For the first time in his life, a day after having a life-changing procedure in May 2022, 3-year-old William of Brisbane, Australia, was almost able to drink an entire cup of milk — something his mother, Jessica, thought might never be possible for her son. Thanks to the Children’s National Hospital General and Thoracic Surgery and Global Services teams, Jessica said she now sees joy instead of pain on her son’s face when he eats and drinks.
“This is like a dream,” Jessica said. “I get to see my son not in pain anymore.” William was born with type III esophageal achalasia, the most severe form of a rare esophageal disorder that impairs the esophagus from squeezing food into the stomach, causing regurgitation, vomiting, painful swallowing and weight loss. William’s case was so severe he was unable to eat or drink from birth and suffered from choking and vomiting episodes.
“He would choke and go blue in the face. He would become unresponsive, and his Dad and I would call an ambulance. I did not sleep properly for the first years of William’s life because of the fear he would suffocate on vomit in his sleep,” Jessica said. “There was nothing scarier as a mother than looking at my son’s face and seeing the terror and pain in his eyes.”
After several choking episodes and many hospital visits, William’s condition was not improving, and Jessica invoked Ryan’s Rule, a process for patients in Australia to obtain a second medical opinion. Finally, William received a diagnosis of type III esophageal achalasia, but there were no doctors in the country who had treated a child as young as William for this condition. With no medical team or doctor in Australia able to help William and after all other treatment options failed, Jessica turned online for answers and learned about the Esophageal and Thoracic Surgery Program at Children’s National. At Children’s National, surgeons perform peroral endoscopic myotomy (POEM) on pediatric patients, an endoscopic procedure that treats swallowing disorders like William’s.
Beyond Children’s National, the procedure is frequently performed on adults but rarely offered for children because of the highly specialized training, tools and skills it requires. Children’s National is the largest of only two centers in the country offering POEM for children and the only center where it is offered for children as young as William. The minimally invasive procedure is performed in tandem by Timothy Kane, M.D., division chief of General and Thoracic Surgery, and Mikael Petrosyan, M.D., associate chief of General and Thoracic Surgery, who have successfully performed POEM for over 50 pediatric patients since 2015. For William’s parents, the decision to travel from Australia to Washington, D.C., for expert care was an obvious one.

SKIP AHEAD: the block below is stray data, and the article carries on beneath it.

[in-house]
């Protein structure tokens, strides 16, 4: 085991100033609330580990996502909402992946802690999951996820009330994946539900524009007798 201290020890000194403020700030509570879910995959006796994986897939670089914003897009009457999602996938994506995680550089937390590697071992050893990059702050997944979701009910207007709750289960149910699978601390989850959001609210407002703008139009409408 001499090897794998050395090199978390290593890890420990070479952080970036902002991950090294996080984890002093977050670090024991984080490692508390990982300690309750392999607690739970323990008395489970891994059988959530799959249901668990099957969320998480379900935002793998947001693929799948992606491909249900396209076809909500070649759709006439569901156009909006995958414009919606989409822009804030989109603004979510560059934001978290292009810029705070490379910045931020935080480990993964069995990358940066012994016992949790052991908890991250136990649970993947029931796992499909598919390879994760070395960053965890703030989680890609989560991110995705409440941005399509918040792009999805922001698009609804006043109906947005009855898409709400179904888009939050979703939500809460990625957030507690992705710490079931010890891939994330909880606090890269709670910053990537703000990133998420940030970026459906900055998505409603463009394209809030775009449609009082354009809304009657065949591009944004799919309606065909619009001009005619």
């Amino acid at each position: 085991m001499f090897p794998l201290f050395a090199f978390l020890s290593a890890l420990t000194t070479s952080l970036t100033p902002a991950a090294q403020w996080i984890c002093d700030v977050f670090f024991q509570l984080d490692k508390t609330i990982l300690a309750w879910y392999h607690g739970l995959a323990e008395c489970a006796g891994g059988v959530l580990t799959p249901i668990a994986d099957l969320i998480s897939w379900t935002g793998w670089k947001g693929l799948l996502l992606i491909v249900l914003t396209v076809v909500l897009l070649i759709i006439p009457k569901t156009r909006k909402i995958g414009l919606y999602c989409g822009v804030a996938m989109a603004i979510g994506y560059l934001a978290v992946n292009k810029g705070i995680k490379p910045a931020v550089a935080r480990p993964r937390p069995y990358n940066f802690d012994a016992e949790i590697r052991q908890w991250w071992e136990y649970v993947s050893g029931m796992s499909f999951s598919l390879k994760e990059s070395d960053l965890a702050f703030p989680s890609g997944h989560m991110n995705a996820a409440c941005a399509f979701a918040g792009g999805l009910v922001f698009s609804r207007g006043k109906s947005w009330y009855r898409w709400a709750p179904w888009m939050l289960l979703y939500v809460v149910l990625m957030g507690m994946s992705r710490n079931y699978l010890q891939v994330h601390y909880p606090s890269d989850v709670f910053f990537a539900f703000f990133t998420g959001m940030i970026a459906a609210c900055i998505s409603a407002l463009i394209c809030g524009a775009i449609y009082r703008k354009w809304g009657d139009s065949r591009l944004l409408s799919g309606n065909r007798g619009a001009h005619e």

Providing Hope After Everything Has Failed
“It is an honor to be able to help kids from anywhere, but when they travel from across the world to see us, it is truly humbling and an extreme privilege that we do not take lightly,” Dr. Kane said. “Dr. Petrosyan and I do these procedures together as co-surgeons.”
The two surgeons learned to perform POEM from an adult surgeon and then adapted it and to successfully perform on children. “It is a complex procedure with a long learning curve. It is even more challenging because children come in many sizes and achalasia is very rare.”
A Team-Based Approach: Two Surgeons Perform One Surgery in Tandem
“We are unique because we are two surgeons who understand each other very well. Dr. Kane trained me, and I am a product of Children’s National,” Dr. Petrosyan said. “I know what he expects, and he knows what I expect. We know each other’s strengths and shortcomings. That is required in this procedure and one of the reasons we are successful,” he said.
He also cited the Children’s National investment in treating patients with rare diseases, strong support from hospital leadership, and being among the top hospitals and training programs in the country as unique factors for the program to thrive.
Dr. Kane and Dr. Petrosyan recently published a study examining outcomes for patients over a year from their procedures. They hope to begin training other pediatric surgeons to perform POEM in children.
“Because of all the advantages we have here at Children’s National, we can offer specialized care that is unique for each patient we see,” Dr. Petrosyan said.
“William has autism and they were very understanding of his needs throughout our time,” Jessica said. “I remember in the operating theater, I was able to be with him as they gave him anesthetics since that could have upset him. Dr. Kane came over as he fell asleep, and said to me, ‘He’s in good hands, Mom.’ I felt such reassurance because I knew he was. It was what I needed. This was what William needed.”
She is looking forward to William eating his first birthday cake on his fourth birthday this summer.
“It has been such a life change that he can tell me he is hungry, and we can give him food and water. His mood and behavior are improving because he is not in pain all the time,” she said. “He is loving life.”